“I want to swing,” said 2-year-old Georgia to us at the playground. This was her first time asking to be carried into a swing and pushed. Unlike her older sister, who enjoyed being in a swing from the first time she tried one when she was a baby, and who would gladly swing for 30 minutes if no one else was waiting for a turn, Georgia would have nothing to do with a swing, until now.
When we’ve offered to help her onto swings in the past, she would turn us down. We would respect her wishes. “She’ll be ready for swings one day, in her own time,” is the lens that helped me let go of any expectations, and therefore unnecessary worry. In the meantime, it helped to observe that although she wasn’t keen on sitting in a swing, she was experiencing swinging In other ways - holding on to bars or rings and swinging her body forward and back, resting her torso on the seat of a swing and lifting up her legs so she would swing gently, asking to be held under her armpits and swung up high and down again. She has, in her own ways, been expanding her tolerance for vestibular stimulation.
Perhaps then it shouldn’t have surprised us so when she asked for the first time that day, to be lifted into a swing, and requested her papa to push her. Swinging next to me and her sister, she laughed with pure pleasure as our bodies oscillated back and forth, at our own rhythms.
Serendipitously, a colleague of mine recently shared these words by Magda Gerber on readiness: ‘
If infants are ready to do something, they will do it.
In fact, when they are ready, they have to do it.
When I visit centres or families, I often feel sad or frustrated because the children, to my mind, are doing beautiful things; the adults, however, say, “But why don’t they do something?” - and “something” is always something the children cannot do. When we give the child the message, “If only you would…” Or “If only you wouldn’t…” that child does not feel okay.
Try to feel that you are that infant: you feel you have to perform, you have to do, you have to create something. If you are lying peacefully on your back, then you should be sitting up. Even if you cannot sit up, you should. You feel that all the important people in your life expect something of you that you cannot deliver.’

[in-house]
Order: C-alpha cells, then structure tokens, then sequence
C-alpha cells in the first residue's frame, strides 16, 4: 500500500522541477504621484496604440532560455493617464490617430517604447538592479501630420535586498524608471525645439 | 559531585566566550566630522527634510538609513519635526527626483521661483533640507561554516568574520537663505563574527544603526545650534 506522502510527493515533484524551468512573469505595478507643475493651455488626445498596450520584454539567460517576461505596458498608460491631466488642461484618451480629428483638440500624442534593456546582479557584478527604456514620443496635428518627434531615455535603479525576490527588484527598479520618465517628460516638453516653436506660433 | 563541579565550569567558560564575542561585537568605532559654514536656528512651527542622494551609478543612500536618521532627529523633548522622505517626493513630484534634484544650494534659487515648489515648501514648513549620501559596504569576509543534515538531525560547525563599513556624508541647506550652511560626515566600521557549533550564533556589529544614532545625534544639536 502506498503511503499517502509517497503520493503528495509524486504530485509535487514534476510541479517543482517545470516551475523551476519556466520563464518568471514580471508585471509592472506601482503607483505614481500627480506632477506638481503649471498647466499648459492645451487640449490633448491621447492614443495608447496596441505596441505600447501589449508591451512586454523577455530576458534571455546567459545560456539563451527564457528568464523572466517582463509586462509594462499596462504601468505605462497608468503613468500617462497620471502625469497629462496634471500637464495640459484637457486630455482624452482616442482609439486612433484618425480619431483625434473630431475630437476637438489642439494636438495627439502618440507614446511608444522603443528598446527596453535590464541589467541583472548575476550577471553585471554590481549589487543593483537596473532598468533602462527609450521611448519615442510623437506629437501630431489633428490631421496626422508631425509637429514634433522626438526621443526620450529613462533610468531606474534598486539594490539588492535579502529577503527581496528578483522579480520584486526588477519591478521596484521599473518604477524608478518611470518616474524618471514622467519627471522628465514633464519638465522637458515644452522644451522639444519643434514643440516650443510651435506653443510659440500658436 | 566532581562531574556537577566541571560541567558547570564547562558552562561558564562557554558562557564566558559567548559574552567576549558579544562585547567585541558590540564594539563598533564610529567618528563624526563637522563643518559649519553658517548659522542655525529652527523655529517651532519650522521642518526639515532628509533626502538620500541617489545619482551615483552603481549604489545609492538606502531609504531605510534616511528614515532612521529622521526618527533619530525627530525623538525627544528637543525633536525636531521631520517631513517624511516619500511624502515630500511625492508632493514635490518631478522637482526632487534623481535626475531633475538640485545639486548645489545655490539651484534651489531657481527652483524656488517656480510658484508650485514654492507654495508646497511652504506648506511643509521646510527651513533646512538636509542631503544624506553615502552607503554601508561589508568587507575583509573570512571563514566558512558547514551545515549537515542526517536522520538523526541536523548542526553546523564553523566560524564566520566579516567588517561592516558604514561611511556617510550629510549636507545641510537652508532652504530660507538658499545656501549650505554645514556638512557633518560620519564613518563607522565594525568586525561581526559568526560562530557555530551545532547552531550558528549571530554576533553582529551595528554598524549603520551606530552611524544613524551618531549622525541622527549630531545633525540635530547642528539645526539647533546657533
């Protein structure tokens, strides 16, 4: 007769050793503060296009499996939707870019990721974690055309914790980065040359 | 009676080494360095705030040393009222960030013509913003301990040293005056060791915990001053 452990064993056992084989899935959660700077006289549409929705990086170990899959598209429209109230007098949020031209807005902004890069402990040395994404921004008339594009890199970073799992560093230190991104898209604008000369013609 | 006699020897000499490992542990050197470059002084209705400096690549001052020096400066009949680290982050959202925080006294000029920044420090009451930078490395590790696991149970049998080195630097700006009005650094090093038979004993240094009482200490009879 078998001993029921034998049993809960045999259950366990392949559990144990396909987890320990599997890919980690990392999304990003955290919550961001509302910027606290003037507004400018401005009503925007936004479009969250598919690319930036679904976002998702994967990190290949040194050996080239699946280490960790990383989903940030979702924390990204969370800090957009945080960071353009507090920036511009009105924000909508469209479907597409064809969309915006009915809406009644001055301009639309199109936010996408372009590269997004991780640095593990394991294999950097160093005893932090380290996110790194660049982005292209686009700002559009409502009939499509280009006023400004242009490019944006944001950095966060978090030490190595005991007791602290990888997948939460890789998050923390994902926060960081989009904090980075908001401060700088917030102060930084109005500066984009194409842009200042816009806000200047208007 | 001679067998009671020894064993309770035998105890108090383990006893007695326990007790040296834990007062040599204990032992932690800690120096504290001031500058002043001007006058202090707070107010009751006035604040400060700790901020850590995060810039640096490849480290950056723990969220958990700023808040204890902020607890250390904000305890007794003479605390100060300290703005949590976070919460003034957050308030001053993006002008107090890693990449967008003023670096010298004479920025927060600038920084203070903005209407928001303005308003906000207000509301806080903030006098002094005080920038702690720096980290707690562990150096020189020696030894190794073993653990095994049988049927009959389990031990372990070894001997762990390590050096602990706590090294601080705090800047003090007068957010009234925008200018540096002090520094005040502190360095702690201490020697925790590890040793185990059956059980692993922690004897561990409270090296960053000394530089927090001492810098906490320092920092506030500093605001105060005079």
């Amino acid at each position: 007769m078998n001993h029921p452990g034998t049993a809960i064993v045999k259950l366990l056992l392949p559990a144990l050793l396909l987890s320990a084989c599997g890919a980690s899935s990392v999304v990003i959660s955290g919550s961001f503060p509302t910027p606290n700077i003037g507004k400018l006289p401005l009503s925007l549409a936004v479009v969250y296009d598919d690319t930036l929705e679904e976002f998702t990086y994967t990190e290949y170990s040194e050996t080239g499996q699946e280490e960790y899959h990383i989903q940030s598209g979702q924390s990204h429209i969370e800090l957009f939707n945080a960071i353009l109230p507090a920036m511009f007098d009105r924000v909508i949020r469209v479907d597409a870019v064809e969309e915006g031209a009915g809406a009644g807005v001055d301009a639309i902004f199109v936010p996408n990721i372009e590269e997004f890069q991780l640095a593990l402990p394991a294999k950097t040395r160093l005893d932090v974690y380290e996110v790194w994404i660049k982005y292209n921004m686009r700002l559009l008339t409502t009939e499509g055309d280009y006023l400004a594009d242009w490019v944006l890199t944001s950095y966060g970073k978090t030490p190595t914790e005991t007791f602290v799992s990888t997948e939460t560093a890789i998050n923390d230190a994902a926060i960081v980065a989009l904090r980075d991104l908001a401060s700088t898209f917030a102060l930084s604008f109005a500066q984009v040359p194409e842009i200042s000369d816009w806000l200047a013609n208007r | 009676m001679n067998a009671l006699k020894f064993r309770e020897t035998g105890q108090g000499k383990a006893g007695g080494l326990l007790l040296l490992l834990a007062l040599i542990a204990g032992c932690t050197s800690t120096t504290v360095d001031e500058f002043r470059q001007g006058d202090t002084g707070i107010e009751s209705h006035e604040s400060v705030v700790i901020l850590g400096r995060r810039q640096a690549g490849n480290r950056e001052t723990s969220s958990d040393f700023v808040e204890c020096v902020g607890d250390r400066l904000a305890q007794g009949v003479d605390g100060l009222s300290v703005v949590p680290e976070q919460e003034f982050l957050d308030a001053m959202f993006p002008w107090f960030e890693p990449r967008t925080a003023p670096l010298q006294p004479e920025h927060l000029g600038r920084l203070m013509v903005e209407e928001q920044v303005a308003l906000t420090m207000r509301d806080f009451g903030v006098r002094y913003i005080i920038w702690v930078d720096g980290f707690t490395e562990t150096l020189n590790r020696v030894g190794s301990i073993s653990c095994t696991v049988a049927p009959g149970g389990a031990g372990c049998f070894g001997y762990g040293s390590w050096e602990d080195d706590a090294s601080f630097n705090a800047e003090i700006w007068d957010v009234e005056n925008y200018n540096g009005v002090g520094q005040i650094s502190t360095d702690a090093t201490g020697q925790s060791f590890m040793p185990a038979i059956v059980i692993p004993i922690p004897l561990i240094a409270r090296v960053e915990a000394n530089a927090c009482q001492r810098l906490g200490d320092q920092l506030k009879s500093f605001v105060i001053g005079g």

Reading Magda’s words, the word that comes to my mind is ‘ease’. How much easier it is for both the parent and the child when, instead of wanting children to do what they are not yet ready to do, we see that they are already always doing what they are ready for, ‘at the perfect time’, in Magda’s words. Georgia is not ‘late’ or ‘slow’ at swinging in a swing set; she is ready now to sit in a swing having explored with swinging in other ways, and now is the perfect time for her.
Our society values faster and earlier, but as a parent and a RIE advocate, I’m learning that more important than when is how children do what they do. That Georgia’s first experience with sitting in a swing happened in a calm and regulated state, and that the decision to swing was selfchosen means she gets to associate swinging with pleasure, confidence and autonomy. These repeated experiences of learning and doing at her own time, contribute to the development of her positive self-image. I have observed this self-regard the first time she stood without support, put her face underwater at the pool, walk barefoot on grass, pour herself a glass of coconut water from a carton…It is a look on her face, and the way she carries herself that says, “I can.”
Our children will learn many things in their lifetime, and hopefully they are often guided by the trust in themselves that they can.
Li Ling Phua is a RIE® Practicum student now living back in Singapore. She completer her RIE® Foundations™ in 2017 with Sharon Smith